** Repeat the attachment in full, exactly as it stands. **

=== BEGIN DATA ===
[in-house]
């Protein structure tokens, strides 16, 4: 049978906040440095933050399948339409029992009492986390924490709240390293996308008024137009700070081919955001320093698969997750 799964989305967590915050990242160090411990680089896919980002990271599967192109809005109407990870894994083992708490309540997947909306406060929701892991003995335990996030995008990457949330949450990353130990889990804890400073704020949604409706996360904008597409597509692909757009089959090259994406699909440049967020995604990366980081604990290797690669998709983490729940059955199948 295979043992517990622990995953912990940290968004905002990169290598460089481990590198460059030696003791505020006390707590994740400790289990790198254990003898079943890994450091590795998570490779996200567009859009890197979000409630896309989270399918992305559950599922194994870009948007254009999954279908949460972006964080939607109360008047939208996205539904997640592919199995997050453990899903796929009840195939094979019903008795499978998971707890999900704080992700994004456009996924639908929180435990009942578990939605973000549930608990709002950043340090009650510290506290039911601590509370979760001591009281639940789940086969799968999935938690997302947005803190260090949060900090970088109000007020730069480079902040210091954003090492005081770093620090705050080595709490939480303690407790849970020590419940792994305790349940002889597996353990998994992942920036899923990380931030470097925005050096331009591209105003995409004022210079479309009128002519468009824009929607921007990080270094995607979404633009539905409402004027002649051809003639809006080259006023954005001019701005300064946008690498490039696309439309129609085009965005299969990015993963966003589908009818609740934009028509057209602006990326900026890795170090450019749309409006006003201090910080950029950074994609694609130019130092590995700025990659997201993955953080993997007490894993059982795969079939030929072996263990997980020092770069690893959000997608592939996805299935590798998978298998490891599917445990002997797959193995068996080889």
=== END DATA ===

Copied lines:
[in-house]
């Protein structure tokens, strides 16, 4: 049978906040440095933050399948339409029992009492986390924490709240390293996308008024137009700070081919955001320093698969997750 799964989305967590915050990242160090411990680089896919980002990271599967192109809005109407990870894994083992708490309540997947909306406060929701892991003995335990996030995008990457949330949450990353130990889990804890400073704020949604409706996360904008597409597509692909757009089959090259994406699909440049967020995604990366980081604990290797690669998709983490729940059955199948 295979043992517990622990995953912990940290968004905002990169290598460089481990590198460059030696003791505020006390707590994740400790289990790198254990003898079943890994450091590795998570490779996200567009859009890197979000409630896309989270399918992305559950599922194994870009948007254009999954279908949460972006964080939607109360008047939208996205539904997640592919199995997050453990899903796929009840195939094979019903008795499978998971707890999900704080992700994004456009996924639908929180435990009942578990939605973000549930608990709002950043340090009650510290506290039911601590509370979760001591009281639940789940086969799968999935938690997302947005803190260090949060900090970088109000007020730069480079902040210091954003090492005081770093620090705050080595709490939480303690407790849970020590419940792994305790349940002889597996353990998994992942920036899923990380931030470097925005050096331009591209105003995409004022210079479309009128002519468009824009929607921007990080270094995607979404633009539905409402004027002649051809003639809006080259006023954005001019701005300064946008690498490039696309439309129609085009965005299969990015993963966003589908009818609740934009028509057209602006990326900026890795170090450019749309409006006003201090910080950029950074994609694609130019130092590995700025990659997201993955953080993997007490894993059982795969079939030929072996263990997980020092770069690893959000997608592939996805299935590798998978298998490891599917445990002997797959193995068996080889």